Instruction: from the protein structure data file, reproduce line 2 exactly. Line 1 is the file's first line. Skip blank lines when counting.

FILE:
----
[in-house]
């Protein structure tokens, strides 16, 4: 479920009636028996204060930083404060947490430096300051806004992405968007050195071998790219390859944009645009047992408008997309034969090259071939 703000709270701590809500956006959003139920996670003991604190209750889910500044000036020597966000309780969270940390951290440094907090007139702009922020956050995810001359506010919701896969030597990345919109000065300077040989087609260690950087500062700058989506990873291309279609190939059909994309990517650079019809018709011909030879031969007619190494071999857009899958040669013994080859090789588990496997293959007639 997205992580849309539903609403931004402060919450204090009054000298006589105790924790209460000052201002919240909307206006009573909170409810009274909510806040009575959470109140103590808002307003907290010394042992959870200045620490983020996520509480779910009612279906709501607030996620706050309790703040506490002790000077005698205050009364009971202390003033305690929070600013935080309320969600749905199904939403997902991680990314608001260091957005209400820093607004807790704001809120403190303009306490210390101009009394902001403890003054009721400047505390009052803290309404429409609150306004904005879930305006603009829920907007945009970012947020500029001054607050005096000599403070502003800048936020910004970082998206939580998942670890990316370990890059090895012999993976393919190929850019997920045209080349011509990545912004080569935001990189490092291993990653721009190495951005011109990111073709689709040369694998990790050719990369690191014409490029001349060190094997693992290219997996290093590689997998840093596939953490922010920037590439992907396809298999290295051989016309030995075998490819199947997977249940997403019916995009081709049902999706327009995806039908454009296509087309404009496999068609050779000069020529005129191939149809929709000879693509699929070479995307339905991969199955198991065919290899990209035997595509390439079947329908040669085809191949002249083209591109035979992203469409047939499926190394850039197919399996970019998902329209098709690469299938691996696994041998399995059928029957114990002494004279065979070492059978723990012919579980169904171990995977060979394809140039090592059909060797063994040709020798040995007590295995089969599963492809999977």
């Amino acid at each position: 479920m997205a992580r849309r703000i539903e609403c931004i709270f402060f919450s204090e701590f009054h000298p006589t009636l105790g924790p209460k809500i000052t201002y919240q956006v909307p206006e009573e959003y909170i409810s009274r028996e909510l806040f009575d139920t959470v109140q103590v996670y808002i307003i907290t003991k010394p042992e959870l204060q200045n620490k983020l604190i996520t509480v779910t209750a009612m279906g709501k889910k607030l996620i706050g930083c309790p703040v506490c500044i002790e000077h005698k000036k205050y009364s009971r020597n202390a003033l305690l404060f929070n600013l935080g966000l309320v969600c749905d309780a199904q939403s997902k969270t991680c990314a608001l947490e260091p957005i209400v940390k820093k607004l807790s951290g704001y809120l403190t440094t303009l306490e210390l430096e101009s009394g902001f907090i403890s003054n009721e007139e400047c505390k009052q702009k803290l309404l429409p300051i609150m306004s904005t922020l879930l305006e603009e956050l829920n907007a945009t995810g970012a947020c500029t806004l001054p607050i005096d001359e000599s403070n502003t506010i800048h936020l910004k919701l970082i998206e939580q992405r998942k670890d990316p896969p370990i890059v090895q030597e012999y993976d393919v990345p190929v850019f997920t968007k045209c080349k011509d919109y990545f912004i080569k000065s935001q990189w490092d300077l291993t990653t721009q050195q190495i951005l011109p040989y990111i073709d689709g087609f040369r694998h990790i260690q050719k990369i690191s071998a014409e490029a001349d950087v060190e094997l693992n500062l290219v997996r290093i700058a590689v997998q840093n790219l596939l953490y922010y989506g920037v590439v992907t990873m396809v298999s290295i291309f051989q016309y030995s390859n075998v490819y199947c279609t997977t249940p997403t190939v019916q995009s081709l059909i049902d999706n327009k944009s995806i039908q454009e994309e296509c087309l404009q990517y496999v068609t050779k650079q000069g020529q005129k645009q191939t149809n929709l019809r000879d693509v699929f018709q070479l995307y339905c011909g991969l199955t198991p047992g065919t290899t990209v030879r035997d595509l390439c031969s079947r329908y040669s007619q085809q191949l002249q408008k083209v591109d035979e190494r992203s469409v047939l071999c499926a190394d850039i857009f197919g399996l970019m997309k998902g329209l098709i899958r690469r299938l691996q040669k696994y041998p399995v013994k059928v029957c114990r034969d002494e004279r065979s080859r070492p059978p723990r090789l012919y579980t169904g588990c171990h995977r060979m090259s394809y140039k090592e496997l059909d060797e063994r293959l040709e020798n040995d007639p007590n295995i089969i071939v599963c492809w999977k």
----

């Protein structure tokens, strides 16, 4: 479920009636028996204060930083404060947490430096300051806004992405968007050195071998790219390859944009645009047992408008997309034969090259071939 703000709270701590809500956006959003139920996670003991604190209750889910500044000036020597966000309780969270940390951290440094907090007139702009922020956050995810001359506010919701896969030597990345919109000065300077040989087609260690950087500062700058989506990873291309279609190939059909994309990517650079019809018709011909030879031969007619190494071999857009899958040669013994080859090789588990496997293959007639 997205992580849309539903609403931004402060919450204090009054000298006589105790924790209460000052201002919240909307206006009573909170409810009274909510806040009575959470109140103590808002307003907290010394042992959870200045620490983020996520509480779910009612279906709501607030996620706050309790703040506490002790000077005698205050009364009971202390003033305690929070600013935080309320969600749905199904939403997902991680990314608001260091957005209400820093607004807790704001809120403190303009306490210390101009009394902001403890003054009721400047505390009052803290309404429409609150306004904005879930305006603009829920907007945009970012947020500029001054607050005096000599403070502003800048936020910004970082998206939580998942670890990316370990890059090895012999993976393919190929850019997920045209080349011509990545912004080569935001990189490092291993990653721009190495951005011109990111073709689709040369694998990790050719990369690191014409490029001349060190094997693992290219997996290093590689997998840093596939953490922010920037590439992907396809298999290295051989016309030995075998490819199947997977249940997403019916995009081709049902999706327009995806039908454009296509087309404009496999068609050779000069020529005129191939149809929709000879693509699929070479995307339905991969199955198991065919290899990209035997595509390439079947329908040669085809191949002249083209591109035979992203469409047939499926190394850039197919399996970019998902329209098709690469299938691996696994041998399995059928029957114990002494004279065979070492059978723990012919579980169904171990995977060979394809140039090592059909060797063994040709020798040995007590295995089969599963492809999977």